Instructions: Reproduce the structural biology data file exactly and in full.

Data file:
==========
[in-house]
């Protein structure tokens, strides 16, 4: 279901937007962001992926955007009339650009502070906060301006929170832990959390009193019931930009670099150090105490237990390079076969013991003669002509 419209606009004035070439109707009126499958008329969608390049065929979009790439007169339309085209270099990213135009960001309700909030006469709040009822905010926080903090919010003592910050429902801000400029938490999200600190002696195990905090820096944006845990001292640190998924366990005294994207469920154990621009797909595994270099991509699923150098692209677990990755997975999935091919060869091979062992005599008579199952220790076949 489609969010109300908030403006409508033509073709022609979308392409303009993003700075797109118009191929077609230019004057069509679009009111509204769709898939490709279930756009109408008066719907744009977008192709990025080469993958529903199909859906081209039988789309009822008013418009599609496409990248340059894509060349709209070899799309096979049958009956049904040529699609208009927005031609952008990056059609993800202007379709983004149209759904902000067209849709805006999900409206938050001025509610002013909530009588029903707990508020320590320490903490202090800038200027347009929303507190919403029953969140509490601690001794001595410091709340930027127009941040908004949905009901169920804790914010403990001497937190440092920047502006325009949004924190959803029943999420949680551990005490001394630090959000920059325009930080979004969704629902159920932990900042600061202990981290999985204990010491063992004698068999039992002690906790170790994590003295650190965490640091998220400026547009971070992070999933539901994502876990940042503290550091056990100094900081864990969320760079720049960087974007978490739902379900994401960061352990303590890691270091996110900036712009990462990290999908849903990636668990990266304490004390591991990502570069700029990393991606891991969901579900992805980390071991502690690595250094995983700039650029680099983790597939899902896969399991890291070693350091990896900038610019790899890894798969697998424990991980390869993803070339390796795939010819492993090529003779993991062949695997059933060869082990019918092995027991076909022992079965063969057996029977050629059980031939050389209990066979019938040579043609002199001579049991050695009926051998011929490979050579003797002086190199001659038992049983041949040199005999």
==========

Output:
[in-house]
């Protein structure tokens, strides 16, 4: 279901937007962001992926955007009339650009502070906060301006929170832990959390009193019931930009670099150090105490237990390079076969013991003669002509 419209606009004035070439109707009126499958008329969608390049065929979009790439007169339309085209270099990213135009960001309700909030006469709040009822905010926080903090919010003592910050429902801000400029938490999200600190002696195990905090820096944006845990001292640190998924366990005294994207469920154990621009797909595994270099991509699923150098692209677990990755997975999935091919060869091979062992005599008579199952220790076949 489609969010109300908030403006409508033509073709022609979308392409303009993003700075797109118009191929077609230019004057069509679009009111509204769709898939490709279930756009109408008066719907744009977008192709990025080469993958529903199909859906081209039988789309009822008013418009599609496409990248340059894509060349709209070899799309096979049958009956049904040529699609208009927005031609952008990056059609993800202007379709983004149209759904902000067209849709805006999900409206938050001025509610002013909530009588029903707990508020320590320490903490202090800038200027347009929303507190919403029953969140509490601690001794001595410091709340930027127009941040908004949905009901169920804790914010403990001497937190440092920047502006325009949004924190959803029943999420949680551990005490001394630090959000920059325009930080979004969704629902159920932990900042600061202990981290999985204990010491063992004698068999039992002690906790170790994590003295650190965490640091998220400026547009971070992070999933539901994502876990940042503290550091056990100094900081864990969320760079720049960087974007978490739902379900994401960061352990303590890691270091996110900036712009990462990290999908849903990636668990990266304490004390591991990502570069700029990393991606891991969901579900992805980390071991502690690595250094995983700039650029680099983790597939899902896969399991890291070693350091990896900038610019790899890894798969697998424990991980390869993803070339390796795939010819492993090529003779993991062949695997059933060869082990019918092995027991076909022992079965063969057996029977050629059980031939050389209990066979019938040579043609002199001579049991050695009926051998011929490979050579003797002086190199001659038992049983041949040199005999």